As it stands, no matter how Attack on Titan ends, its legacy will be a divisive one: a lauded masterpiece to some and despised propaganda piece to others. However, there is a strong argument to be made that Attack on Titan is a far more nuanced tale than its most vehement critics accuse it of being.

  • My Fave is Problematic: Nobunagun

    You never know when a series you watch on a whim will turn out to be one of your favorites. That’s how I discovered Nobunagun: I just plopped it onto my Crunchyroll queue after seeing my favorite voice actress, Asakawa Yuu, tweeting about it.

  • My Fave is Problematic: Mad Bull 34

    Mad Bull 34 cranks up the absurd action of buddy-cop movies in a way only the animated medium can. But the series and buddy-cop movies in general have a serious flaw: the glorification of police officers who circumvent the rules, as well as police brutality in general.

  • My Fave Is Problematic: Scum’s Wish

    What truly sold me on Scum’s Wish was that it was a romance that didn’t play by the rules. The series promises sex drama instead of sex comedy, a romance where people are flawed, ugly, disappointing creatures rather than glossy cartoon stereotypes.

  • My Fave is Problematic: The Future Diary

    The Future Diary comes with a laundry list of caveats, especially regarding how it depicts women, LGBTQ+ characters, and sexual violence… but there’s just something about its over-the-top camp aesthetic and murderous heroine that really appeals to me.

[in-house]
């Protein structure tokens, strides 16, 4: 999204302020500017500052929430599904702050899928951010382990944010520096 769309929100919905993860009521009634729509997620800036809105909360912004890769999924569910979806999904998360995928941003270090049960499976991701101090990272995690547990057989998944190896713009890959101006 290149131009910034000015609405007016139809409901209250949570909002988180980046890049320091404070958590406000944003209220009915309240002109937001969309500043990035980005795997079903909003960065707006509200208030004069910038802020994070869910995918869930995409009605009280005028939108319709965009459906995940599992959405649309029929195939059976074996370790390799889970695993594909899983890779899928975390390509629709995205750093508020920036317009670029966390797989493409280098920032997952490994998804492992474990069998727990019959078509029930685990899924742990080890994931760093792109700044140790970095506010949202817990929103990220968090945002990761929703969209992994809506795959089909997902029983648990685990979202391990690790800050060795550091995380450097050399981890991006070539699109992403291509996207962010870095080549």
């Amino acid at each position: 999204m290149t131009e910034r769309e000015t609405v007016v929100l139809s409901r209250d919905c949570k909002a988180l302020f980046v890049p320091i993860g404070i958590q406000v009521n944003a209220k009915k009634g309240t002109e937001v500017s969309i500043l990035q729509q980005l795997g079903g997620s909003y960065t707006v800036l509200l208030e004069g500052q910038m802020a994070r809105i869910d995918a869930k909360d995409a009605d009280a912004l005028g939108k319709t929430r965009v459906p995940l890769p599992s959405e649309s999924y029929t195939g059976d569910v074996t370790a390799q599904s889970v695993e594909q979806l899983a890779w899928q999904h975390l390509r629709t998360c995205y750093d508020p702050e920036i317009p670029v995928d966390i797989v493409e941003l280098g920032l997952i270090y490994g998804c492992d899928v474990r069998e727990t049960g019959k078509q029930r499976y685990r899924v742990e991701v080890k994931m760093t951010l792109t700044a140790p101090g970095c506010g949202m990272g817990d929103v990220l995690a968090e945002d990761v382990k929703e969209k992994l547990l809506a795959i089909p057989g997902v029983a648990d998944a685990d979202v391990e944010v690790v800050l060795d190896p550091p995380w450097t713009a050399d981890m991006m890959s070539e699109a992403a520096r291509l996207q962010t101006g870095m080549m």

• My Fave is Problematic: Persona 4

    No video game has ever hit me quite as hard as Persona 4 did. From Chie Satonaka’s very first moment on-screen, I related to everything about her.

  • My Fave is Problematic: Dragon Ball

    Back when I could barely read and was living in the skin of my anime heroes, sexist tropes in anime never really crossed my mind. It was possibly that childish thinking that convinced me Dragon Ball was made for me.

  • My Fave is Problematic: Kill la Kill

    I discovered Kill la Kill when a PowerPoint showed up on my Tumblr dash arguing that it was a feminist anime and people should give it a chance. Since I was a feminist, I figured I could give my verdict on whether the anime was feminist or not—although in hindsight, that wasn’t the question I should’ve been asking.

  • My Fave is Problematic: Fushigi Yugi

    Full of big adventure and bigger emotions, Fushigi Yugi scratched an itch I hadn’t even known I had: for fantastical, adventure-driven comics and TV shows that placed as much focus on character relationships and emotional turmoil as they did on action and intrigue, and treated those feelings not only with respect, but as powerful forces essential to the plot.